9 U.S. Troops Feared Dead In Crash

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Search teams recovered four bodies Friday from the wreckage of a U.S. military aircraft that crashed in mountainous southern Albania and were looking for five missing crew members, authorities said.

The U.S. military C-130 airplane crashed late Thursday near the remote village of Rovie, in the Drizez Mountains, about 60 miles southeast of the capital, Tirana.

Albanian army Chief of Staff Lt. Gen. Pellumb Qazimi said the plane was taking part in a joint exercise with Albanian forces.

"The military, police and local population are taking part in the search effort — it will be exhaustive," Qazimi said. "The incident occurred during a military exercise between the two countries in very bad weather conditions."

He said the dead were all American.

The plane crashed in a small forest near Rovie. The crash site was cordoned off by U.S. military personnel.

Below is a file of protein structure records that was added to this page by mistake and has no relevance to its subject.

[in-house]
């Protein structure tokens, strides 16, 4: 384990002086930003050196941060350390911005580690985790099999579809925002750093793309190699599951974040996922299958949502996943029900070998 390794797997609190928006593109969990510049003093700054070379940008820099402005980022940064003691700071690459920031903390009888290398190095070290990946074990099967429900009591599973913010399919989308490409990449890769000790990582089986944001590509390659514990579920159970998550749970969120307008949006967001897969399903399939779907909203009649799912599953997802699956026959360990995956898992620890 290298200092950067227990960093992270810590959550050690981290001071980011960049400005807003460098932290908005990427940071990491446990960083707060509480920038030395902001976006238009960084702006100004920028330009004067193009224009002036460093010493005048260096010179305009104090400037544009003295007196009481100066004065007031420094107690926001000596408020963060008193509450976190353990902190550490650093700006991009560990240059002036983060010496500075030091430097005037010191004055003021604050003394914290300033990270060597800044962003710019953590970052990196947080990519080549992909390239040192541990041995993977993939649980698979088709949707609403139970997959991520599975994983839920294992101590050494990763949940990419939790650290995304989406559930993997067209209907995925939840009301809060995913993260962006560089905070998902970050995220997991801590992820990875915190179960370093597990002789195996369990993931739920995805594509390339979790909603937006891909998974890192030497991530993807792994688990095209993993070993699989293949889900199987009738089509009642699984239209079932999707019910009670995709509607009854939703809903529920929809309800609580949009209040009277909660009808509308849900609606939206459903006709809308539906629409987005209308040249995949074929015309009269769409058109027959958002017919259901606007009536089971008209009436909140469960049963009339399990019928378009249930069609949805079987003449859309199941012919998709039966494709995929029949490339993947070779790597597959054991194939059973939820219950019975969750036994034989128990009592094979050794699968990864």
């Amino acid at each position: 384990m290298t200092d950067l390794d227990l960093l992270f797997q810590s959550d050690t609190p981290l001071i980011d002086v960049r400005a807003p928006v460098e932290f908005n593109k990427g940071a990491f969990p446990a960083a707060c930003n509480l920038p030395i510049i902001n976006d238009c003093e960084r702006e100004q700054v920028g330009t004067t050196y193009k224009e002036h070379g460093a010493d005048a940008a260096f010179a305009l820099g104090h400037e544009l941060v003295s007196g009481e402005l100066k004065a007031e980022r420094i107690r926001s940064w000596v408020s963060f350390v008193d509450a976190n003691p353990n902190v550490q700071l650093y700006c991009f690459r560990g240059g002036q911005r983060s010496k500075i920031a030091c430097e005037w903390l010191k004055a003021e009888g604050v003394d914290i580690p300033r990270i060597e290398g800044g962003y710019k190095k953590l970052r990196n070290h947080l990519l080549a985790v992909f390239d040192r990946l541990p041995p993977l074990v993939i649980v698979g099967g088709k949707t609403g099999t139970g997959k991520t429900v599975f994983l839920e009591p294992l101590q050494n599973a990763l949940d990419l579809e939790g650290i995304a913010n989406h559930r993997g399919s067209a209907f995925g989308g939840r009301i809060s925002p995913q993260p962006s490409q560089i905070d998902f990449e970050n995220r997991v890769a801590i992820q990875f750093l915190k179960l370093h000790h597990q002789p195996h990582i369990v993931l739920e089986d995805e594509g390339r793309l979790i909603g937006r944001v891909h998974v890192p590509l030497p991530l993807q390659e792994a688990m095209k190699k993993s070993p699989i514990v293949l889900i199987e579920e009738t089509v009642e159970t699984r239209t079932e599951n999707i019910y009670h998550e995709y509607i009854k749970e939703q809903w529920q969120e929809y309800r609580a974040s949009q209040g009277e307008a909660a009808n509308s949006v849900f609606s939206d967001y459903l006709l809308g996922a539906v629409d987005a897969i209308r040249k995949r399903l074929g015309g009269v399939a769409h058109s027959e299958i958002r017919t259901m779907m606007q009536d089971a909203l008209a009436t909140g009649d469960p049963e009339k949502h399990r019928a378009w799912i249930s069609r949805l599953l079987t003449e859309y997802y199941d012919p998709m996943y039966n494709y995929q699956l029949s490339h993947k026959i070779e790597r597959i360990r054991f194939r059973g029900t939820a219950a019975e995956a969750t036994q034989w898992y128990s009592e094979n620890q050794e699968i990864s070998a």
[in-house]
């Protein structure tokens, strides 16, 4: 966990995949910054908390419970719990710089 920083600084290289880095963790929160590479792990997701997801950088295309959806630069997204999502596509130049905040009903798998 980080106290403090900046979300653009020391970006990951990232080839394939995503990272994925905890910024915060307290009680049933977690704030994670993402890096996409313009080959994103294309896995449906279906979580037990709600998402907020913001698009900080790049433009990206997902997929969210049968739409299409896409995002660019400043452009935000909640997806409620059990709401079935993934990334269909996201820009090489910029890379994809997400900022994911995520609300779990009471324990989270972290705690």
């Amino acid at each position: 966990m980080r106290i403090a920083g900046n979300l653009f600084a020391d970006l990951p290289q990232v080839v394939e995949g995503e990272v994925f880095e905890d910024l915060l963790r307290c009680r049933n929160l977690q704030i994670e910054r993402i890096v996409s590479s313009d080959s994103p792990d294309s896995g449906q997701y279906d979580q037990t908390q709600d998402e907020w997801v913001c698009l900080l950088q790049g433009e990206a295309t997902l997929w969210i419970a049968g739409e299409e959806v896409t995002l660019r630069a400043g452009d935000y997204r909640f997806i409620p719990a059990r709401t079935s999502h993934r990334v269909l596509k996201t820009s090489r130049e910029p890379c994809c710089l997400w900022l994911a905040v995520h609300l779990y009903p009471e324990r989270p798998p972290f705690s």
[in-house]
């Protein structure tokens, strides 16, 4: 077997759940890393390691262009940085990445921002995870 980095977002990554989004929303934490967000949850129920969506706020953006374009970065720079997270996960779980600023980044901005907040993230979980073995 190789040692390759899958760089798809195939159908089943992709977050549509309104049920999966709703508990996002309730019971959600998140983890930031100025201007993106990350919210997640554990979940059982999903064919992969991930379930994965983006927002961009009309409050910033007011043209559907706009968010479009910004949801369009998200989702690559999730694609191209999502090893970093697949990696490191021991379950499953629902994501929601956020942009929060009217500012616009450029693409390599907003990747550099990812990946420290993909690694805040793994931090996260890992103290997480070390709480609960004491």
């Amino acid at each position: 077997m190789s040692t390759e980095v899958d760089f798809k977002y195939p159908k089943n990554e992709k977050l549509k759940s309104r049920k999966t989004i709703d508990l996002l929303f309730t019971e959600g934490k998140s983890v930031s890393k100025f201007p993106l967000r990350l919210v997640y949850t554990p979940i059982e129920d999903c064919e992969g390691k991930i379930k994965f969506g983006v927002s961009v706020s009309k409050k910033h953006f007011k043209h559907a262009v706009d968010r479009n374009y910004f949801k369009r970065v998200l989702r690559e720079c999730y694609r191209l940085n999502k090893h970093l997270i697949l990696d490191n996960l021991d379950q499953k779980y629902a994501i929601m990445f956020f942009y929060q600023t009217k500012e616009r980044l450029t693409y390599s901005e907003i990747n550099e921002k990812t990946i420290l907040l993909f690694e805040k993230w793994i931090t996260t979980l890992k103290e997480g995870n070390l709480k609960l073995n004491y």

The U.S. European Command in Stuttgart, Germany, said the cause of the crash was being investigated but did not comment on the fate of the crew, saying the "status of the individuals on board is yet to be determined."

It said the military transport was assigned to the 352nd Special Operations Group, at Mildenhall in England.

Albanian officials said they did not believe anyone survived the crash.

"If there were survivors we would have learned of it by now," Defense Ministry spokesman Agim Doci said.

Members of Albania's special forces and U.S. helicopters based in neighboring Kosovo were assisting in the search effort.

Albania, seeking eventual membership in NATO, has close ties to the U.S. military. It backed the American-led campaign in Iraq, where it has deployed a small unit of 71 troops. Albania also has peacekeeping contingents in Afghanistan and nearby Bosnia.

The U.S. ambassador to Albania, Marcie B. Ries, thanked Qazimi for the search effort.

"This is an example of the excellent cooperation existing between the United States and Albania," Ries said. "We are very grateful for the tremendous support from the Albanian military."
  • Christine Lagorio

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